An expert answers everything you need to know about Botox

Get in the know.

02 Jul 2019

Botox is booming, with more of us giving it a go than ever before, both in the UK and over the pond (where American's spent a reported $2.95 billion on the treatment last year – up from just over $1 billion in 2012). The fact is, people are curious about it's wrinkle-reducing abilities, with shows like Love Island and increasing access (it's now available from the high street at Superdrug), said to be some of the reasons behind the surge.

But with more people searching it out, the most important thing is to arm yourself with all the facts. What is it? How does it work? What are the risks and how long does it last? We asked some of the cosmetic industry's leading experts to outline everything we should be aware of to make sure we're fully informed.

WHAT IS BOTOX?

Botox is actually a trade name for Botulinum toxin, a neurotoxic protein that temporarily paralyses muscles when injected. When Botulinum toxin is injected into a muscle underneath the skin surface, it relaxes the muscle causing the overlaying skin to appear smoother, making it a popular anti-wrinkle treatment in the cosmetics industry.

WHAT IS BOTOX USED FOR?

Alongside its strong association with the cosmetics business, Botox has many other uses within modern medicine.

According to Dr Esho, UK cosmetic doctor and founder of ESHO Clinic, Botox is approved for the treatment of Bruxism (teeth grinding) by relaxing the jaw muscles, and excessive sweating, known as hyperhydrosis, by blocking the nerves that control the sweat glands and many, many more medical conditions. "It is effective in treating squints, unstable bladders, anal fistures and vocal chord spasms," he adds. Recently, Botox was also approved to treat chronic migraines, too.

But by far the most common use is as a non-surgical cosmetic treatment, to smooth wrinkles and prevent new ones from forming – known as preventative Botox.

"The aim is to subtly lift key points using small amounts of Botox to create a fresher appearance," says Dr Michael Prager, renowned cosmetic doctor. "All the muscles and structures of the face are linked, so you have to consider how they move together in order to create a natural look."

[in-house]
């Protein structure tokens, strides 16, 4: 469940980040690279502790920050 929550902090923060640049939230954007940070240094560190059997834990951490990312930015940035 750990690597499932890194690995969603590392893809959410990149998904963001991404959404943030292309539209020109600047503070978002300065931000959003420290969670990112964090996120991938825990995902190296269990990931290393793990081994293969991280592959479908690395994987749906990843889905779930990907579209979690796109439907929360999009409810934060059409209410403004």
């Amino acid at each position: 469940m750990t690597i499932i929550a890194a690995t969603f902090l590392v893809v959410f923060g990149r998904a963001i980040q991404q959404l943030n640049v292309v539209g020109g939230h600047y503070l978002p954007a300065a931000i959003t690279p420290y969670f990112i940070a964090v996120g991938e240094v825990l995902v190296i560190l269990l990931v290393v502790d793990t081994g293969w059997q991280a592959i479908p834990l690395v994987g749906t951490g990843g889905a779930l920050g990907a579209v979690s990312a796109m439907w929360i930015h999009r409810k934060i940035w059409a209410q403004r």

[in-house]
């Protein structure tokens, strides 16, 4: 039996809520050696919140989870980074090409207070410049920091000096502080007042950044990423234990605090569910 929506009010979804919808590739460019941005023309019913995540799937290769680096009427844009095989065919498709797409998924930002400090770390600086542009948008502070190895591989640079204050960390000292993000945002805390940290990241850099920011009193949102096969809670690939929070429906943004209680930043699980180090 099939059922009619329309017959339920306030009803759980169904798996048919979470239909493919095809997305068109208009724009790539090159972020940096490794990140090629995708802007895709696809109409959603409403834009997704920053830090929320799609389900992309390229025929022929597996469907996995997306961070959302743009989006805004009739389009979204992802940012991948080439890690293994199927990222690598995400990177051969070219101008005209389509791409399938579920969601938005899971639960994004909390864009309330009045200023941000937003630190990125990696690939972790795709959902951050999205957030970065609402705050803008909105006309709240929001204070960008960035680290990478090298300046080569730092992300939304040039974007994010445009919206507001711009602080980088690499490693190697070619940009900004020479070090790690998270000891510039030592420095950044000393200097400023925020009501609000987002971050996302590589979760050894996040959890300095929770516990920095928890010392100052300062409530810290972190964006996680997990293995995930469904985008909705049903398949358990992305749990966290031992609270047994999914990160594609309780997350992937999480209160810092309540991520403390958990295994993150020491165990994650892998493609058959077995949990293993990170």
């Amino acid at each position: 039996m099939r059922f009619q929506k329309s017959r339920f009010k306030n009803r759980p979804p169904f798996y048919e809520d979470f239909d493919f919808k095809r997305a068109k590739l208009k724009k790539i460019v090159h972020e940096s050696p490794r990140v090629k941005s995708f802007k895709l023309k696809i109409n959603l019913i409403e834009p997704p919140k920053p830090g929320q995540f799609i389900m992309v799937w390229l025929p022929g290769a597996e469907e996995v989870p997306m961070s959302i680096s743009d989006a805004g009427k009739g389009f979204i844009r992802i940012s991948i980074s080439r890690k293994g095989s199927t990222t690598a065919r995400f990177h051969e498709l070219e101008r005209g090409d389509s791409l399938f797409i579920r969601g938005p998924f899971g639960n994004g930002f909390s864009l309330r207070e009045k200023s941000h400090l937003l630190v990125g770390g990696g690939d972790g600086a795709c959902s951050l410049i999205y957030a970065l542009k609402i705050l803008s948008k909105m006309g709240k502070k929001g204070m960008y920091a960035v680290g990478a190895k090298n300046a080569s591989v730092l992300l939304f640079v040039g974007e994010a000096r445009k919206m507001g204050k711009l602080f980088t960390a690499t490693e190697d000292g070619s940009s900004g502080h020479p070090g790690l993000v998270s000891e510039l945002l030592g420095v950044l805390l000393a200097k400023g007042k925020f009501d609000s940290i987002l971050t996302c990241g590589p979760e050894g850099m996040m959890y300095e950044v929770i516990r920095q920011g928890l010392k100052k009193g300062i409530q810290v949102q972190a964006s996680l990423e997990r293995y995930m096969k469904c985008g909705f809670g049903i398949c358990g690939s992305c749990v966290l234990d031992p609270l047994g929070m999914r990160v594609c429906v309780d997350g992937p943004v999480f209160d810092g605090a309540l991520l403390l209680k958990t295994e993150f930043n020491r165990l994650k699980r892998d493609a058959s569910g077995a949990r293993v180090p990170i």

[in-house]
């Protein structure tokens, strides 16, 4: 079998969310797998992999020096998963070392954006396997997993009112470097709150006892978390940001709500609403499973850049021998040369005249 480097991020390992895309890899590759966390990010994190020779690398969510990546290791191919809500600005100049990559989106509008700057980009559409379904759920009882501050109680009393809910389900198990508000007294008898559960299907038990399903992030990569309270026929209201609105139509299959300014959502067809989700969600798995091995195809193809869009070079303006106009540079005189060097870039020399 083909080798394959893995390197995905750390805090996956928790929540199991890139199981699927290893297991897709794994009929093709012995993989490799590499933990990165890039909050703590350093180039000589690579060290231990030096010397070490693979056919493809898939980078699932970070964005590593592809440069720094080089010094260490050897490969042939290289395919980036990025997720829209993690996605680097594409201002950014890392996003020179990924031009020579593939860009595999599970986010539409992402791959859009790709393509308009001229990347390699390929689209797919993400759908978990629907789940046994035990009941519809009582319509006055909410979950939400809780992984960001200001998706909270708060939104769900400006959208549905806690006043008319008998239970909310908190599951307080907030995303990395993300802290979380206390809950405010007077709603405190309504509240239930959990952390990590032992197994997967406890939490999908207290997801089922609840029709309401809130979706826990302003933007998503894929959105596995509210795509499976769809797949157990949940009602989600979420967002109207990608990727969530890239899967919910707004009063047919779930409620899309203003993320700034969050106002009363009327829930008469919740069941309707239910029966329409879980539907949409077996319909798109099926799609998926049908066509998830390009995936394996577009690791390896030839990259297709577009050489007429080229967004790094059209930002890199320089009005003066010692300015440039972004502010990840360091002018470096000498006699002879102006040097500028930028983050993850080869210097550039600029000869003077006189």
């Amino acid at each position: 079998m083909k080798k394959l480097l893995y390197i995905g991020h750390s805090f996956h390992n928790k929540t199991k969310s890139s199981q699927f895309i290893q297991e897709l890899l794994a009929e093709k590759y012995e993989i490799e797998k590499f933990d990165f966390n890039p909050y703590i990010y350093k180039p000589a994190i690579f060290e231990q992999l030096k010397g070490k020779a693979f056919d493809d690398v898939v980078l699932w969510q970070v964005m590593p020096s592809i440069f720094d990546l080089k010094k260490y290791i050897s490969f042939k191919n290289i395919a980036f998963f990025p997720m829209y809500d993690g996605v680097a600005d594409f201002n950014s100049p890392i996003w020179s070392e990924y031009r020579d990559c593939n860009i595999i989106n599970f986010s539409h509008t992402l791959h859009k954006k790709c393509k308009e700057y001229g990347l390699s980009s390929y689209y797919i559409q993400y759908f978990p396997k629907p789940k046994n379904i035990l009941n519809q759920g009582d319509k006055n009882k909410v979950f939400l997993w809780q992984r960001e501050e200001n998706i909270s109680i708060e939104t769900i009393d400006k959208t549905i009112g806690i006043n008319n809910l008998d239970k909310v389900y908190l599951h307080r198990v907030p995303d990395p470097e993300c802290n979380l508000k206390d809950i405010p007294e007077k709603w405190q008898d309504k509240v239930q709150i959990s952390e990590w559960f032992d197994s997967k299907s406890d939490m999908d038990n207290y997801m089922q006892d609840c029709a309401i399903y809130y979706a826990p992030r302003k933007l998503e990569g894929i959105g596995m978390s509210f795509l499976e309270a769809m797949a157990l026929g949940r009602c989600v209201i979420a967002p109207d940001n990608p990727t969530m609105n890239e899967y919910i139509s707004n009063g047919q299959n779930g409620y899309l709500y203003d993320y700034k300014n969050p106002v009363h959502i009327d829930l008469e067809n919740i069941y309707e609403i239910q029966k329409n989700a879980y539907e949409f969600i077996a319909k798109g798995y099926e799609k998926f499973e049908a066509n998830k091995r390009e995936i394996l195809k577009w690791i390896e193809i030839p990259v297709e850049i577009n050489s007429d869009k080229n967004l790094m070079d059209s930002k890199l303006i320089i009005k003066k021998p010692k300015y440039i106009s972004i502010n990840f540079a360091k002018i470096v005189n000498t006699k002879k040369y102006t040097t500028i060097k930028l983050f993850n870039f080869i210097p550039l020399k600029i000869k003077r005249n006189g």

As well as wrinkles, Dr Esho note that Botox has further cosmetic abilities that you may not be aware of. "Botox can be used to raise the eyebrow, the lip and the tip of the nose. It is also used for the treatment of a gummy smile and to slim the jawline by treating masseter hypertrophy [a condition where the jawline muscles are enlarged]."

WHAT ARE THE RISKS OF BOTOX?


While Botox has been deemed safe to treat all of the above conditions, no medical or aesthetic procedure is without risks.
"Some are purely due to the needle such as bleeding, bruising and infection," explains Dr Esho.

Other risks involve undesired effects on the surrounding muscles, for example, a droopy eyelid when Botox is injected into the forehead (as Dr Prager mentioned, all the muscles are linked) – a complication that would wear away with the Botox which is non-permament.

However, Dr Esho warns that even though the results don't last forever, there could be long term consequences. "Overuse of the toxin, repeatedly, can result in excessive thinning and weakening of the muscles involved." Therefore, it's important to wait until the toxin has completely worn off before having more injected, and to seek out a skilled and experienced practitioner who is careful about the amounts they use.

HOW LONG DOES BOTOX LAST?

The results of Botulinum toxin start appearing only a few hours after treatment, with the full effect setting in at around the three day mark. These results last around four to six months. "Botox is self limiting and normally lasts between 4 to 6 months and isn't accumulative," notes Dr Esho.

HOW MUCH DOES BOTOX COST?

Depending on where you have the Botulinum toxin injected, which clinic you attend and how much is used, the prices can vary dramatically from around £100 to £500.

As a rule of thumb, you should not automatically choose the cheapest clinic – a low price shouldn't be the deciding factor when considering where to go. Your decision should be based on finding a qualified practitioner with adequate medical experience. "Make sure you are seeing a medical practitioner. Unfortunately, in the UK, non-surgical aesthetics like Botox and fillers are unregulated, meaning that anyone, including you, could inject it with no legal consequences," warns Dr. Esho.

WHAT ARE SOME ALTERNATIVES TO BOTOX?

If the idea of injectibles freaks you out, or you're simply unsure, there are some Botox alternatives to consider (which don't require needles). Ultratherapy uses ultrasound technology to send energy into the deeper levels of the skin to stimulate collagen and elastin and tighten muscles. Chemical peels, address fine lines and wrinkles, while smoothing the skin's texture. And,at-home treatments like microneedling and retinol will help to smooth subtly over time when used regularly.